Reimagining the EITC: Creating Economic Security for All
by Aisha Nyandoro
The EITC is a refundable tax credit that supplements the earnings of low-income workers. Governed through the Internal Revenue Service (IRS), the EITC resembles other tax refunds in administration and public perception; in substance, however, more like other social welfare programs such as Supplemental Nutrition Assistance Program (SNAP) and Temporary Assistance for Needy Families (TANF). Families with children are eligible to receive the most sizable benefits from the EITC, while workers without children can receive modest EITC benefits. To qualify, families must have earned some money working during the tax year. In 2017 the average EITC return was $2,455. Despite strong bipartisan support and being touted as “one of the most impactful programs for low-wage workers”, the benefits of EITC are not recognized by all that are eligible. In fact, only one in five eligible workers take advantage of the one-time lump sum payment. EITC provides a large windfall to families only once per year, during tax refund season. However, low-income families are particularly vulnerable to adverse financial situations and economic instability year round.
There are several policy steps that can be taken to reform the EITC so that the tool works for vulnerable families within our society, particularly families that fall within the extremely low-income range (living 200% below the poverty index). These families comprise the working poor within our country, and EITC reform could provide the balm to disrupt their vulnerable situations and help create opportunities for upward mobility.
Providing families with an opportunity to elect to receive their EITC refund as monthly payments throughout the year would yield additional monthly income. This extra couple of hundred dollars could be used for a plethora of items. For families where each month is spent just scraping by, supplemental monthly resources could be life changing and prevent them from falling victim to predatory leaders.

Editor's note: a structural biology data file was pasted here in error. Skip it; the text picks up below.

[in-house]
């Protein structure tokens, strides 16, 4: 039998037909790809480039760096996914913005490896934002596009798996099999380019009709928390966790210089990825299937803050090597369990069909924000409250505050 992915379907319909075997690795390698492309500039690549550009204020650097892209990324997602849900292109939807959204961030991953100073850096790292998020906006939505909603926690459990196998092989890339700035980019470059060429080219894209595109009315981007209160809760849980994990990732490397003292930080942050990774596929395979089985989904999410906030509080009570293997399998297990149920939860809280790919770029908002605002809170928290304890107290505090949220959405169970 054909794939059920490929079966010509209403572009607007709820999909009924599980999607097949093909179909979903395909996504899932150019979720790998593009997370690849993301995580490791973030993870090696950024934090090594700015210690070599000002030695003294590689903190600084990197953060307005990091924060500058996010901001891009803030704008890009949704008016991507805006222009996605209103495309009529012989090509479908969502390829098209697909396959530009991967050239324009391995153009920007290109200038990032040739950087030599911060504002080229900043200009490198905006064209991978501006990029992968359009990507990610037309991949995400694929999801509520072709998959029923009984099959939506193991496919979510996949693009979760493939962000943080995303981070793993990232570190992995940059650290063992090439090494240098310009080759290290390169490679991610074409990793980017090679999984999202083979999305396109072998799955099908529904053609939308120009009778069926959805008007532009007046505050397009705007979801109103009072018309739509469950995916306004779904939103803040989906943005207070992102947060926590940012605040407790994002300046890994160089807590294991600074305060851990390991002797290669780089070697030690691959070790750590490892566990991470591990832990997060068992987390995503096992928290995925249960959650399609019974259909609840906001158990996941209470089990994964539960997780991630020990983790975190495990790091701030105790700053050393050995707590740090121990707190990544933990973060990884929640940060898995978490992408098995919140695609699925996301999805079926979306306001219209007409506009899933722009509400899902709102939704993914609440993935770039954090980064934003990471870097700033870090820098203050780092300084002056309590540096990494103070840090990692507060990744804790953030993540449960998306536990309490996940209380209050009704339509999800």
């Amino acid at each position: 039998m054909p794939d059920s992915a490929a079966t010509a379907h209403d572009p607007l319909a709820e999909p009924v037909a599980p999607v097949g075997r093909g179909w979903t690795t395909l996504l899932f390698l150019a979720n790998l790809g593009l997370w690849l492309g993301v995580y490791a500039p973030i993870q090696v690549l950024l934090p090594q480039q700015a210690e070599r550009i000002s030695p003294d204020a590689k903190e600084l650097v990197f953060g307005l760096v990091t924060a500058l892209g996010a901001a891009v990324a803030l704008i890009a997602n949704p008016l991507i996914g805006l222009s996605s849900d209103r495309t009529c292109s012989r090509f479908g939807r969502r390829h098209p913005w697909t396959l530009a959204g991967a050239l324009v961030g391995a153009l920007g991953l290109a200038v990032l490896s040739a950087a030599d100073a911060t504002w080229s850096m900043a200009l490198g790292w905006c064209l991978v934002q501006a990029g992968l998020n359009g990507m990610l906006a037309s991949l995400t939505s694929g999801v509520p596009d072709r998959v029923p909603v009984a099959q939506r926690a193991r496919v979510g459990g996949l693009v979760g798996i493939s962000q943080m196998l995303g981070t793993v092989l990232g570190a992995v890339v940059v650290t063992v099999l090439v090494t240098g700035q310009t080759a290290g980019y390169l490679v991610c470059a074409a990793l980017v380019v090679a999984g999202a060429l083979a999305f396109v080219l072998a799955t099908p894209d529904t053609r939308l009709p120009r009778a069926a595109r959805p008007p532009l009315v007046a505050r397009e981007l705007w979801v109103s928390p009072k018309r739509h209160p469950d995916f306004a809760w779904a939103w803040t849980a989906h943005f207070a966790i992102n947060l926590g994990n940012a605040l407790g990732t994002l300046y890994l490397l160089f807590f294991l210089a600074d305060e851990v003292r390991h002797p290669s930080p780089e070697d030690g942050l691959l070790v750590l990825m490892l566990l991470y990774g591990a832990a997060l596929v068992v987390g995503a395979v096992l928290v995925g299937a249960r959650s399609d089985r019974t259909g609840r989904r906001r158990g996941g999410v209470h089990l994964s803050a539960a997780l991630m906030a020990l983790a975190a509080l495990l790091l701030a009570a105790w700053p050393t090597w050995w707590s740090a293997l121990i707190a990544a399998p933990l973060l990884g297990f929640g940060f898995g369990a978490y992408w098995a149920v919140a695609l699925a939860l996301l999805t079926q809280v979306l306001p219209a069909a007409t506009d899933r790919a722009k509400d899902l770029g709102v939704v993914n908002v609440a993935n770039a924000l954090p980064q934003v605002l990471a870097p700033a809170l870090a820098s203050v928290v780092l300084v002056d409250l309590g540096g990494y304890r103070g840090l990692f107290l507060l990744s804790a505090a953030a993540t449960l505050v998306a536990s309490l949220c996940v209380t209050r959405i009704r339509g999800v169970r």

As currently implemented, EITC is an opt-in option on the tax return. The issue with this is that many low- and extremely low-income families do not use reputable tax preparers-opting to use payday lenders and other questionable preparers because refunds are processed on site. As a result, those who would benefit most are largely unaware that the economic tool of the EITC exists. Should filers be required to opt-out of EITC, persons that qualify would automatically be enrolled to receive the benefit.
Finally, the current iteration of EITC is available only to workers over the age of 25. This policy does not align to the economic reality of many extremely low-income families which have young adult children (over the age of 18) living at home and working to help support the family. The income of these young adults are taken into consideration when determining all other eligible benefits, for example rent subsidy, SNAP benefits etc. Yet, they are not qualified to receive the benefit of EITC; how is this equitable? In short, slight policy shifts in the eligibility and implementation of EITC can create long-term impact and is a step toward ending generational poverty.
This is the fourth piece in a series of pitches written for the Economic Security Project’s first design workshop on basic income held last spring. We are sharing these pieces in the lead up to the Economic Security Project’s first ever Cash Conference on Thursday October 19th in San Francisco. RSVP to attend here.